Robin Swann seeks fellow ministers’ views on lifting Covid-19 rules

Robin Swann has asked other minsters to indicate by Monday whether they support pressing ahead with lifting the remaining Covid rules in the absence of an Executive.

Their removal has been held up following the resignation of First Minister Paul Givan, leaving the region in limbo and prompting a former DUP minister to brand the situation “a disgrace”.

The Health Minister told his Stormont colleagues he had received legal advice indicating he cannot lift the regulations in the absence of the Executive, although the DUP disputes this.

A letter, seen by the BBC, states government lawyers have suggested the issue would be “significant” and would need Executive approval.

But the BBC also reported Mr Swann has been advised if other ministers agree that changing the regulations is not deemed significant, controversial, or cutting across the responsibility of another department, he could proceed with minimal risk.

Mr Swann has asked for responses by 1pm on Monday.

There are fears he could face a legal challenge if he eases Covid safety measures. However, there are also concerns campaigners could go to court if restrictions remain in place.

On Friday night Belfast Chamber chief executive Simon Hamilton, a former DUP Economy Minister, blamed “instability at Stormont” for the lack of progress this week on removing the curbs.

Mr Hamilton tweeted: “It is, quite frankly, a complete disgrace that it appears, as feared, people and businesses in NI may be stuck with Covid restrictions because of instability at Stormont whilst the rest of the UK and Ireland begin to benefit from their removal.”

On Thursday Sinn Fein former Deputy First Minister Michelle O’Neill said there was a “real prospect” Covid restrictions, such as the legal duty to wear face coverings, may have to remain.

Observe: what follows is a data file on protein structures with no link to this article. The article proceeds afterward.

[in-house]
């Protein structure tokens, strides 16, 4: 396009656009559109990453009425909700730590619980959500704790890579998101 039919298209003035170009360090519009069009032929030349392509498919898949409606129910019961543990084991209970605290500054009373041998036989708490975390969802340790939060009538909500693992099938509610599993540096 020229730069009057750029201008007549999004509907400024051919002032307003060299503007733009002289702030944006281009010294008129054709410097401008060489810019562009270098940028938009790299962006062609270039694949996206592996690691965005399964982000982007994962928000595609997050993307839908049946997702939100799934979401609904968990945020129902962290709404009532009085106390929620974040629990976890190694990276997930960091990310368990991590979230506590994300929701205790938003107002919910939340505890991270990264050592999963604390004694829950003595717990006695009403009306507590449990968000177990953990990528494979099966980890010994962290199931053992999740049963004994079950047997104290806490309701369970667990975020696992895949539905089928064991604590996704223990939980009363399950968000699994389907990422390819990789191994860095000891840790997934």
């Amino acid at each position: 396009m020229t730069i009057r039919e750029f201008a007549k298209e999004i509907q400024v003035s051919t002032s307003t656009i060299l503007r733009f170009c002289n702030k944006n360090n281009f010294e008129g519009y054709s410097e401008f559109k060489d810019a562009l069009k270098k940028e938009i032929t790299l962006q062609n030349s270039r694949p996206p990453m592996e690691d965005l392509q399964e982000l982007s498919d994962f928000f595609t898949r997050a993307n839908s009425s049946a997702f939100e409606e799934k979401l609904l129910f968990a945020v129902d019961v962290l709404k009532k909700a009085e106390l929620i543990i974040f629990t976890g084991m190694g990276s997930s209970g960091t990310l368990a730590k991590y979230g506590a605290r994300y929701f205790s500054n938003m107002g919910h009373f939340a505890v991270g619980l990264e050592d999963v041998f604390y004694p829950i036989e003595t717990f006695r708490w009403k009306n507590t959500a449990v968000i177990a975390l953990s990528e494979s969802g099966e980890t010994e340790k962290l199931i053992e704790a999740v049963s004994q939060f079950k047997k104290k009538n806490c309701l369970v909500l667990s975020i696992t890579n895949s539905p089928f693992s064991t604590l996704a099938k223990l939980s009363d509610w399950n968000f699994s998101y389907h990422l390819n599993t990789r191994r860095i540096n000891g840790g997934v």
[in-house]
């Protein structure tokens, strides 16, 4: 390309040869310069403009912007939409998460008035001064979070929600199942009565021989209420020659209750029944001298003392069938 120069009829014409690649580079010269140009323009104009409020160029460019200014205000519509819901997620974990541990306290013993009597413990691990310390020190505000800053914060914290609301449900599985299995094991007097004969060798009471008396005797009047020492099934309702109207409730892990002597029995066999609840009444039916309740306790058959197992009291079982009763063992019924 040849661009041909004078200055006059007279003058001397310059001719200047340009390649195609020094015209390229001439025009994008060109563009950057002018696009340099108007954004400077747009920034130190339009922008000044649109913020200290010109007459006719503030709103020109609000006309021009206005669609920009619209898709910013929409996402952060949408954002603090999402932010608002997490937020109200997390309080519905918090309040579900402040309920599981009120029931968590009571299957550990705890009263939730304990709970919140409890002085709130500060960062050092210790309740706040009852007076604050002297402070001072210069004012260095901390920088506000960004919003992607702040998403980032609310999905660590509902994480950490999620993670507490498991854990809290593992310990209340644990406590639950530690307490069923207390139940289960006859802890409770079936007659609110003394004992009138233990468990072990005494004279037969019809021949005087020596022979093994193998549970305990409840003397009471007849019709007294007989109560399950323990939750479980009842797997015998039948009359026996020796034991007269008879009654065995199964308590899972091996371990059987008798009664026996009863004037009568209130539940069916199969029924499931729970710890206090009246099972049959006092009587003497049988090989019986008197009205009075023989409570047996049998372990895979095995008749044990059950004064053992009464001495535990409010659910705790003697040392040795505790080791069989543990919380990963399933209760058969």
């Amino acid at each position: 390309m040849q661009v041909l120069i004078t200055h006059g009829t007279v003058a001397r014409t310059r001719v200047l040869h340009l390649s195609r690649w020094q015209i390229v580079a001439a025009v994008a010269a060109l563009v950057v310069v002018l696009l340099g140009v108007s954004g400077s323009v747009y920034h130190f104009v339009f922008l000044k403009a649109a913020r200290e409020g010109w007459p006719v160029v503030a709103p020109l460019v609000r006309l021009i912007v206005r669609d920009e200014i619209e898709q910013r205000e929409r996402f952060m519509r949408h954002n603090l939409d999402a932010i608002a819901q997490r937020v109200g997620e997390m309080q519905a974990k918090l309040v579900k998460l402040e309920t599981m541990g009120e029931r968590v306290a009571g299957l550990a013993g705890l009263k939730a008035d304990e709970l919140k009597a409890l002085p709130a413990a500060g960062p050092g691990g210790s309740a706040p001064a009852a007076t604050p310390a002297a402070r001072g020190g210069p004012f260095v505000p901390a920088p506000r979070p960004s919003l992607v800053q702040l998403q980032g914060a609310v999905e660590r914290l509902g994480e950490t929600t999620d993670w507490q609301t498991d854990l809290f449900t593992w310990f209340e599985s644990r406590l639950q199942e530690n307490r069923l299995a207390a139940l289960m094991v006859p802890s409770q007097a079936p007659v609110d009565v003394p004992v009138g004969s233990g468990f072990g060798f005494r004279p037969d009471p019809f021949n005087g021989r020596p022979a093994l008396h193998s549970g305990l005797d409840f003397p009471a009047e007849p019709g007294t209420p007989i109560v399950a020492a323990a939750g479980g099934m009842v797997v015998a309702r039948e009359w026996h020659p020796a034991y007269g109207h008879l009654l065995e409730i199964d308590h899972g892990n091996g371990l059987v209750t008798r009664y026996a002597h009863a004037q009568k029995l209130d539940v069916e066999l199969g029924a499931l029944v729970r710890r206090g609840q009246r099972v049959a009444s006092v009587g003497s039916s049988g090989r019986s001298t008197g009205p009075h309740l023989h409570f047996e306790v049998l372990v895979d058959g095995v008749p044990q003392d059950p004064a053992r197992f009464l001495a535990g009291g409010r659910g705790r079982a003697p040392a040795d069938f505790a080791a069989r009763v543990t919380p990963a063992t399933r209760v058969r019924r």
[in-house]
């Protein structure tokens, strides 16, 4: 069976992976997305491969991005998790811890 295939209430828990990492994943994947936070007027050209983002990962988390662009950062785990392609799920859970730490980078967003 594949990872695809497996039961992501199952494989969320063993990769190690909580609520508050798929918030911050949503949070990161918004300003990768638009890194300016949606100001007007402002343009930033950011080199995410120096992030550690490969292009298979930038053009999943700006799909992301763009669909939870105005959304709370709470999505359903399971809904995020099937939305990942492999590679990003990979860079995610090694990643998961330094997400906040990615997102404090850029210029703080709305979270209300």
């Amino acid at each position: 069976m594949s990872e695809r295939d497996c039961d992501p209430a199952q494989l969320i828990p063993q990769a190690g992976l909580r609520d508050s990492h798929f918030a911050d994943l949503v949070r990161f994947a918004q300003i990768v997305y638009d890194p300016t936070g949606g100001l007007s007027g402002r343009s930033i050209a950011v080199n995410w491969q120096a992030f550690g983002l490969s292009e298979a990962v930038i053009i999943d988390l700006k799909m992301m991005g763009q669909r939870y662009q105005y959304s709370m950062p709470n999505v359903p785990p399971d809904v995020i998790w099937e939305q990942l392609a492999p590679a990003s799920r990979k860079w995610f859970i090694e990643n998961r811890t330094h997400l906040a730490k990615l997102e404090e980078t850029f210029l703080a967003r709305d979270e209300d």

But DUP leader Sir Jeffrey Donaldson insisted Mr Swann had the legal authority to act, and the removal of restrictions did not need to be a collective decision.

Economy Minister Gordon Lyons also told the BBC a “minor” easing of restrictions did not require Executive endorsement.

“I have responded to him, saying that I think that he should take this decision, that he can take this decision,” he added.

SDLP Infrastructure Minister Nichola Mallon said the situation had arisen as a result of the “DUP boycott of Executive responsibility”.

She continued: “Today should have been a major milestone in our recovery from the Covid-19 pandemic.

“After all the sacrifices that people, families and businesses have made over the last two years, we should have been in a position to lift a significant number of the remaining legal restrictions.”

On Friday Mr Swann refused to comment on reports Westminster wanted a UK-wide relaxation of Covid rules this month.

It has been claimed talks have been opened with the devolved administrations in Belfast, Cardiff and Edinburgh to ensure a coordinated approach when it comes to lifting safety measures.

Mr Swann was asked for his position on the matter, but a Department of Health said there was nothing further to add to a statement issued on Thursday.


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